(Winnipeg) Forgetting Marshall … McLuhan, that is


Shame on Winnipeg for neglecting to remember Marshall McLuhan’s centenary, which, except for Richard Osicki and Howard Engel’s mini-conference at St. Paul’s College, University of Manitoba in the spring and a conference at the University of Winnipeg last fall, is the totality of the remembrance Winnipeg’s most famous citizen has received.

Marshall McLuhan

Even though he spent most of his formative years here in Winnipeg, not much has been made of the fact he would have turned 100 this year.

It’s also initiated more than a bit of bewilderment among the hardcore boosters of this city.

How could Winnipeg miss Marshall this year, a year in which he would have celebrated his 100th birthday. Heck, even Edmonton honoured the man with a day. Plus, it’s got his name on three streets. All this, and he only spent the first four years of his life there.

Winnipeg is where Marshall McLuhan grew up.

You know, he’s the guy who was arguably the media guru for much of the 1960s.

When the New York Herald Tribune trotted out in the fall of 1965 a list of influential thinkers, such stars as Newton, Darwin, Freud, Einstein, etc., McLuhan — who provocatively pronounced, “the medium is the message” — got stacked on the same high shelf.

And despite or in spite of such lofty praise, this graduate of Kelvin High School managed to do the media equivalent of a kick-ass cannonball into the pool of popular culture.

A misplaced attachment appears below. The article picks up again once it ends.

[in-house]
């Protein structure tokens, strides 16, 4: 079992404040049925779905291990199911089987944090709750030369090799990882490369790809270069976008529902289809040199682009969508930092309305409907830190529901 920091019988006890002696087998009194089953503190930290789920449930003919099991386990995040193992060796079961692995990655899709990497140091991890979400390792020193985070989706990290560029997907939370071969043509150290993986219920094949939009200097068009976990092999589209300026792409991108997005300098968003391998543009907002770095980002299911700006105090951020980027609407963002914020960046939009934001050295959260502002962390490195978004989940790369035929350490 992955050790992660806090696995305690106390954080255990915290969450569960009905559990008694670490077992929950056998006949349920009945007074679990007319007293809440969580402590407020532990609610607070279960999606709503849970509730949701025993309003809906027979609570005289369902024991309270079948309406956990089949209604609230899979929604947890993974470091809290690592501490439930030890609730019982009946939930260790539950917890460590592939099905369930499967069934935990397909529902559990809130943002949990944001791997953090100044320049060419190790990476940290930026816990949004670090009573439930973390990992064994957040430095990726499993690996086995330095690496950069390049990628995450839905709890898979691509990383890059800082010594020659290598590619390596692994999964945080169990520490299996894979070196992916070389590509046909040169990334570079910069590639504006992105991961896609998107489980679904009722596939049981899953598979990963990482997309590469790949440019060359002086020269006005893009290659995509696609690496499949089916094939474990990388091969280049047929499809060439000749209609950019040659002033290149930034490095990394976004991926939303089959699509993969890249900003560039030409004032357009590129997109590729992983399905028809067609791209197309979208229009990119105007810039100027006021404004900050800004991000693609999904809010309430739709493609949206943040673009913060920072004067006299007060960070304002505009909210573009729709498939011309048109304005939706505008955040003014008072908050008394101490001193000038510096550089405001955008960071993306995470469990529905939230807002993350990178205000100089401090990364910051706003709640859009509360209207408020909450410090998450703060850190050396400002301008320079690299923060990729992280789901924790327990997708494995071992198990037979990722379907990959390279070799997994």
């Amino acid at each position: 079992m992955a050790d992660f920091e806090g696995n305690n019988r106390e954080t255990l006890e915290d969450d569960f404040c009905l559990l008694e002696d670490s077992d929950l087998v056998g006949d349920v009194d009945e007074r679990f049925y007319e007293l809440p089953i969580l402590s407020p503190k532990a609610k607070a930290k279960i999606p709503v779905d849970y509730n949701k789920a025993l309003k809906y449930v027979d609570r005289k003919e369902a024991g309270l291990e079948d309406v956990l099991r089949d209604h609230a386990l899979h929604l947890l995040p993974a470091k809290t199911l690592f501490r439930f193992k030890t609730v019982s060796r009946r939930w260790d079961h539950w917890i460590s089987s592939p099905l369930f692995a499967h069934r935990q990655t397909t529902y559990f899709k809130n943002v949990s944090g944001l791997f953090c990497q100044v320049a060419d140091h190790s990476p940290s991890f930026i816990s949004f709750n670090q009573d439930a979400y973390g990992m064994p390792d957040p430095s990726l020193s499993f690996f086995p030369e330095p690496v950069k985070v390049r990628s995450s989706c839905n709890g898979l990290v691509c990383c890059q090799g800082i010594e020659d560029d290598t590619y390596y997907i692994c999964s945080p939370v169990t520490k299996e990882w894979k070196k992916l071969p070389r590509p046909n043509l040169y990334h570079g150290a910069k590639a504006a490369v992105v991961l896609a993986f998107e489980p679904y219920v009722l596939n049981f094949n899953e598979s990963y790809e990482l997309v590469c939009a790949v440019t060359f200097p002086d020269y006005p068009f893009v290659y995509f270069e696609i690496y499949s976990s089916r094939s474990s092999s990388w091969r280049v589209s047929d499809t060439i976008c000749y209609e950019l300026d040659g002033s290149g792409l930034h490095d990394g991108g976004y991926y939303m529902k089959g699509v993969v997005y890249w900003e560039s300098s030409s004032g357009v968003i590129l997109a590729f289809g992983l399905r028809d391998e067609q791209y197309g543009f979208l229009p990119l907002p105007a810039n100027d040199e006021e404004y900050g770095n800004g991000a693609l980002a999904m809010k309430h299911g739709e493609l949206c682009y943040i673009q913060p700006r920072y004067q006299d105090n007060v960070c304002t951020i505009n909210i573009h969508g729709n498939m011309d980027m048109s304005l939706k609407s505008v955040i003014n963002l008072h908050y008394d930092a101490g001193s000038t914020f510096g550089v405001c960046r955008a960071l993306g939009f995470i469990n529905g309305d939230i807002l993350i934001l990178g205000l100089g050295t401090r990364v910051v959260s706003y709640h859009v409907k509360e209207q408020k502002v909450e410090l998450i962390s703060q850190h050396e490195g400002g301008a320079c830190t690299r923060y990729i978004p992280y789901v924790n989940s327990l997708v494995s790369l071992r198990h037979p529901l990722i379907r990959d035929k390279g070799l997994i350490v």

Hung out with Warhol

He graced the television talk-show circuit. He hung out with pop artists like Andy Warhol. He got a memorable cameo as himself in Woody Allen’s Annie Hall. And he reached the status of adjective with “McLuhanesque.”

Not bad for a ‘Pegger who grew up on Gertrude Avenue and received a BA (Hons.) in 1933 and a MA in 1934 from the University of Manitoba.

But while city hall insists on dishing out keys to the city to Gene Simmons, Roddy Piper, Henry Winkler and Shannen Doherty, it shows its keester to McLuhan.

Admittedly, city hall isn’t the only one in town flashing this oracle of the “Age of Information.” His alma mater can only manage to name a glorified mess hall/meeting room in University Centre after McLuhan.

There’s no communication building bearing his name because there is no communication program at U of M.

You have to go to the University of Toronto, one of Canada’s great intellectual vampires, to find a building with the McLuhan moniker.

Eating our young?

I know both universities in this city held conferences in his honour. But those meetings were for McLuhan acolytes, not the larger public.

It seems many professors are only too pleased to squeeze this lanky media genie, once a very public intellectual, into the lamp of the academy.

All these moves by the city and our universities have effectively erased McLuhan from Winnipeg’s public memory.

Perhaps, there is some eating of one’s young here. Perhaps, he treacherously and annoyingly became too big and too East for us. Or maybe, once you unpack the bumper-sticker versions of his ideas, they just don’t translate neatly enough into our popular discourse.

I’m not sure. But I do know many of his ideas have Winnipeg written all over them.

His profound sensitivity to the central place of communications in creating modern life is something baked into our cosmopolitan metropolis, which exists largely because a railway imagined it.

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